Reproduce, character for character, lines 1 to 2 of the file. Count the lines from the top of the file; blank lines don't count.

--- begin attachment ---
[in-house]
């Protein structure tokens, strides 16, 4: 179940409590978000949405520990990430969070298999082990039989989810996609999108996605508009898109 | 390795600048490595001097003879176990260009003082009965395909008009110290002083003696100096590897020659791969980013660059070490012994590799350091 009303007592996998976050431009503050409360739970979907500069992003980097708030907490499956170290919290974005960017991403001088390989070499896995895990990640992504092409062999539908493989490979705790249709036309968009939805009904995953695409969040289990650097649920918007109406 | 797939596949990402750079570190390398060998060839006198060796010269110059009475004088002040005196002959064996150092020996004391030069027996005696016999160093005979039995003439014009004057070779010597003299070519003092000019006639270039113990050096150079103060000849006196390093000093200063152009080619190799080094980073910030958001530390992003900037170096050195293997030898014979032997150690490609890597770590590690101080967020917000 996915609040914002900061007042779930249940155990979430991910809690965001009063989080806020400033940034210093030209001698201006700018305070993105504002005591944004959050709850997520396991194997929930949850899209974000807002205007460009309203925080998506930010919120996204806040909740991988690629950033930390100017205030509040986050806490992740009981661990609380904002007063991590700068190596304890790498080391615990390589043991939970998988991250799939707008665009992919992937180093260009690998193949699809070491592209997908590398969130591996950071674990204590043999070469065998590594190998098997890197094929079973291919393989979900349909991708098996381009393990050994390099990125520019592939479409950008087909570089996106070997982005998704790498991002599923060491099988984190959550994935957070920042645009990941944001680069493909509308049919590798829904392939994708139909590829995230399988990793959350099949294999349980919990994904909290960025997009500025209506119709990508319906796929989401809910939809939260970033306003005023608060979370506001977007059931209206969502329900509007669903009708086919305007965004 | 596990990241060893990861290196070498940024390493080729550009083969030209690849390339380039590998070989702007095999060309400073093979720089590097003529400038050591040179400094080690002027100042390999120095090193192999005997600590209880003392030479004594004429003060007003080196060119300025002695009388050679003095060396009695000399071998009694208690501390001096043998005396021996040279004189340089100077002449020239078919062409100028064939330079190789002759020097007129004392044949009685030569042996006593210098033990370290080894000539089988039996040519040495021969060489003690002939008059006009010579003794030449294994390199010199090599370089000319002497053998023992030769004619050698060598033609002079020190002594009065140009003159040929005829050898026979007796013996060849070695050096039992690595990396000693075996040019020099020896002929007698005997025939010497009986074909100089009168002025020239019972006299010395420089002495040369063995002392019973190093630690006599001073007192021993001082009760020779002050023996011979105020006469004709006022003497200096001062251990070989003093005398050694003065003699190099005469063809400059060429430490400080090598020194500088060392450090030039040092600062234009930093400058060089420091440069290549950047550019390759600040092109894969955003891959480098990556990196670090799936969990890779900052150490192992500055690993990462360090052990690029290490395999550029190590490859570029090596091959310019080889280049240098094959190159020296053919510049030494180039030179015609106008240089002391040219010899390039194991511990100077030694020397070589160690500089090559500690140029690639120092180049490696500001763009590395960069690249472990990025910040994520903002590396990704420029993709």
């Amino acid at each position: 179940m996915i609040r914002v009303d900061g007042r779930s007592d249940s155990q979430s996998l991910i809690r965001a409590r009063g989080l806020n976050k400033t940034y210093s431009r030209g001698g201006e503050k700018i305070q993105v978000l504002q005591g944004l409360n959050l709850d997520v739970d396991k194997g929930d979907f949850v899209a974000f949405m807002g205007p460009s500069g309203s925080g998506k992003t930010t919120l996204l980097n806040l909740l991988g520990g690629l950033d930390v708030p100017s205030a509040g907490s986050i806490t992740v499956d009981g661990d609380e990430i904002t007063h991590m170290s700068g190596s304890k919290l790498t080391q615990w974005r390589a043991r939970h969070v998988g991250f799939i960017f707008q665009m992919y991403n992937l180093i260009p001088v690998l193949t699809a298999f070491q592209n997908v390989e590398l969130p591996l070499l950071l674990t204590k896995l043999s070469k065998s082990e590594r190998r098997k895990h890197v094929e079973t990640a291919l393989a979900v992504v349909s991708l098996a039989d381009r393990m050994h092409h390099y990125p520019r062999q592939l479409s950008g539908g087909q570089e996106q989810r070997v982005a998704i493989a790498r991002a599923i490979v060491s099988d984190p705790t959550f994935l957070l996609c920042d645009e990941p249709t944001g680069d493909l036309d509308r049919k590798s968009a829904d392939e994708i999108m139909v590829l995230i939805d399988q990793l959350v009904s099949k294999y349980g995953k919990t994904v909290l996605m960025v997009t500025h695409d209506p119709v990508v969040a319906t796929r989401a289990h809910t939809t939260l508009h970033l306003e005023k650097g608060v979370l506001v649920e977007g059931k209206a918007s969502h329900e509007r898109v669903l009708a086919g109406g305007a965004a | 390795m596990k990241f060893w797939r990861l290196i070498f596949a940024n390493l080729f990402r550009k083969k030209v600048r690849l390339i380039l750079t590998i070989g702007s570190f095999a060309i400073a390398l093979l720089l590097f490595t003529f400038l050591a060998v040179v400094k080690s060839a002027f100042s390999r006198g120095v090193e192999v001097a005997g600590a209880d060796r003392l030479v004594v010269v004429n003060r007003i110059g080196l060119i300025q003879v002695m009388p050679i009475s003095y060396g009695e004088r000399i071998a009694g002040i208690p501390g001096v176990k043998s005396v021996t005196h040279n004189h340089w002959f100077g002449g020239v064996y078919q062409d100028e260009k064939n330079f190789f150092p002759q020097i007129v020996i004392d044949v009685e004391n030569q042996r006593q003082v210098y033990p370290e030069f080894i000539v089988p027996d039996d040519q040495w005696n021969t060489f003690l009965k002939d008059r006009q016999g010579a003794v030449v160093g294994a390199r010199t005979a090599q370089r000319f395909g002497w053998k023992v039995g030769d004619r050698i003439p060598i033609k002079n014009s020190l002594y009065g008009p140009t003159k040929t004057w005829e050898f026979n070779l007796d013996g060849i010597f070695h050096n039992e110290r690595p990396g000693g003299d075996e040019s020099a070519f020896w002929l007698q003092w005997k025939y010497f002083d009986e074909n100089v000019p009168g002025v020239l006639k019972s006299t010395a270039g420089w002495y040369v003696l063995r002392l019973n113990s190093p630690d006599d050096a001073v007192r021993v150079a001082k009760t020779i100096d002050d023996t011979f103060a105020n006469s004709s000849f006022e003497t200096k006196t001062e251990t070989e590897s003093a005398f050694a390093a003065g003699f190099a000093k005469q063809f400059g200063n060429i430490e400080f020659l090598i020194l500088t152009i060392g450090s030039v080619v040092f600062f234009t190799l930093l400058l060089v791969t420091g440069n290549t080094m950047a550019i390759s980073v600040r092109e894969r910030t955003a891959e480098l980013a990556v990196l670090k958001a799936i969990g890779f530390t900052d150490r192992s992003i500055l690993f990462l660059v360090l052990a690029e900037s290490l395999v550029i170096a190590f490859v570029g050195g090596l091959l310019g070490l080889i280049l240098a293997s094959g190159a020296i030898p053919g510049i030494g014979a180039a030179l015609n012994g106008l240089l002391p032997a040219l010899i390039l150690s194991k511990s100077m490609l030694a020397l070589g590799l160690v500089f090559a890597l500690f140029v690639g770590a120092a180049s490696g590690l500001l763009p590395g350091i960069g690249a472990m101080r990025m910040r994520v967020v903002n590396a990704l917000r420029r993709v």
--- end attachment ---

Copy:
[in-house]
């Protein structure tokens, strides 16, 4: 179940409590978000949405520990990430969070298999082990039989989810996609999108996605508009898109 | 390795600048490595001097003879176990260009003082009965395909008009110290002083003696100096590897020659791969980013660059070490012994590799350091 009303007592996998976050431009503050409360739970979907500069992003980097708030907490499956170290919290974005960017991403001088390989070499896995895990990640992504092409062999539908493989490979705790249709036309968009939805009904995953695409969040289990650097649920918007109406 | 797939596949990402750079570190390398060998060839006198060796010269110059009475004088002040005196002959064996150092020996004391030069027996005696016999160093005979039995003439014009004057070779010597003299070519003092000019006639270039113990050096150079103060000849006196390093000093200063152009080619190799080094980073910030958001530390992003900037170096050195293997030898014979032997150690490609890597770590590690101080967020917000 996915609040914002900061007042779930249940155990979430991910809690965001009063989080806020400033940034210093030209001698201006700018305070993105504002005591944004959050709850997520396991194997929930949850899209974000807002205007460009309203925080998506930010919120996204806040909740991988690629950033930390100017205030509040986050806490992740009981661990609380904002007063991590700068190596304890790498080391615990390589043991939970998988991250799939707008665009992919992937180093260009690998193949699809070491592209997908590398969130591996950071674990204590043999070469065998590594190998098997890197094929079973291919393989979900349909991708098996381009393990050994390099990125520019592939479409950008087909570089996106070997982005998704790498991002599923060491099988984190959550994935957070920042645009990941944001680069493909509308049919590798829904392939994708139909590829995230399988990793959350099949294999349980919990994904909290960025997009500025209506119709990508319906796929989401809910939809939260970033306003005023608060979370506001977007059931209206969502329900509007669903009708086919305007965004 | 596990990241060893990861290196070498940024390493080729550009083969030209690849390339380039590998070989702007095999060309400073093979720089590097003529400038050591040179400094080690002027100042390999120095090193192999005997600590209880003392030479004594004429003060007003080196060119300025002695009388050679003095060396009695000399071998009694208690501390001096043998005396021996040279004189340089100077002449020239078919062409100028064939330079190789002759020097007129004392044949009685030569042996006593210098033990370290080894000539089988039996040519040495021969060489003690002939008059006009010579003794030449294994390199010199090599370089000319002497053998023992030769004619050698060598033609002079020190002594009065140009003159040929005829050898026979007796013996060849070695050096039992690595990396000693075996040019020099020896002929007698005997025939010497009986074909100089009168002025020239019972006299010395420089002495040369063995002392019973190093630690006599001073007192021993001082009760020779002050023996011979105020006469004709006022003497200096001062251990070989003093005398050694003065003699190099005469063809400059060429430490400080090598020194500088060392450090030039040092600062234009930093400058060089420091440069290549950047550019390759600040092109894969955003891959480098990556990196670090799936969990890779900052150490192992500055690993990462360090052990690029290490395999550029190590490859570029090596091959310019080889280049240098094959190159020296053919510049030494180039030179015609106008240089002391040219010899390039194991511990100077030694020397070589160690500089090559500690140029690639120092180049490696500001763009590395960069690249472990990025910040994520903002590396990704420029993709």